Design Dilemma: Choosing A Grout Color
Okay, so you’ve decided on a white subway tile backsplash for your kitchen. Now comes the hard part: what color should you choose for a grout? White? Black? Grey? Lime Green?
It’s not a choice to make lightly. Grout color can profoundly affect the look of your tile project. Depending on the color you choose, the exact same white subway tile can look classic and elegant or modern and graphic. Just look at the difference between the first subway tile backsplash above, and the second, below. Same tile but totally different effect.
So the big question is… how do you choose, with a vast array of grout choices? First, think about other aspects of your home, and the look you’re going for. Grout colors that closely match the color of the tile will blend, lending to a seamless and timeless effect. Hence, the white grout used with the white tile above seems classic and doesn’t make waves. On the other hand, going with a contrasting grout color (like the black grout used in the first photo) automatically feels edgier and punches up the graphic feeling. That’s even more evident in the photo below:
Many people choose darker grouts, like grey or black, because they are less likely to show dirt and mold with time.Â Others, however, feel that dark grout looks dirty to begin with. Confused about your own feelings?Â Try placing several pieces of your tile on a piece of construction paper in the color of your choice. It’s an easy way to get something of the effect of your color choice BEFORE you make the commitment.
Below are two different colored grouts used with the same grey tile. In the first, photo (Exhibit A) a blue grout creates a subtle contrast for a clean cut nautical look. It’s the kind of thing that fits perfectly into the kitchen or bathroom of a Cape Cod beach house. But look what a difference a contrasting color can make!Â In Exhibit B, the same grey tile goes Scandinavian mod when used with a bright yellow grout. It’s the kind of thing you expect to see in a New York loft.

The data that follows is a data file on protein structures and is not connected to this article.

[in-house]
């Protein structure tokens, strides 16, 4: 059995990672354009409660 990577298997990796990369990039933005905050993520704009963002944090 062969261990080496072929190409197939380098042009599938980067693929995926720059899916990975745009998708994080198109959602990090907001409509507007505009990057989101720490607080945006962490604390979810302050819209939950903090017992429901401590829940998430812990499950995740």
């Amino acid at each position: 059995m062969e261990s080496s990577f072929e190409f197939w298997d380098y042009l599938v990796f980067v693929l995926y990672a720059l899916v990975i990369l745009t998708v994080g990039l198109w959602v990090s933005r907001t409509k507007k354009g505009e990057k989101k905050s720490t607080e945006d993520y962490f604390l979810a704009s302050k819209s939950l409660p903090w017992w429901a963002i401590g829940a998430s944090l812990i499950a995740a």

And if you want to go really mod, consider taking the leap into something like the bright red grout used with white tile trim below:
As you can see, the possibilities are endless. A grout color can suggest rustic country or sophisticated city. It can suggest timelessness, or trendiness. It can, indeed, make a statement. Here are a few other tips to keep in mind:
- White grout usually looks best with pure white tiles.
- If you’re going to use a white or cream grout in any high-traffic area you should seal it, which will protect the color, discourage mold and mildew, and make for easier clean-up.
- Darker colored grout hides more dirt, though some people find the look itself dirty-looking.
- Dark grout isn’t completely failsafe — it can fade from sunlight and harsh cleaners.
- Epoxy grout works better than sealer from keeping stains from penetratingÂ grout. It works especially well on countertops, where there is a high-risk of stains.
- Use different grouts for different jobs. Unsanded grout is used for smaller grout joints such as natural stone joints. Sanded grout is used for normal and larger grout joints. Mexican tile or Saltillo has special grout for itâ€™s larger than normal grout joints.
- Areas where a tiled surface meets a perpendicular surface should be caulked and not grouted. You’ll need to recaulk annually where the countertop meets the backsplash, for instance.
- Keep grout from the original installation in case of repair. Grout from a later batch might not match exactly.
- If you choose the wrong color, you’re not necessarily out of luck. Grout can be restained, bleached and colored even after it has been applied.
Images: via casamacho, dyegrout.com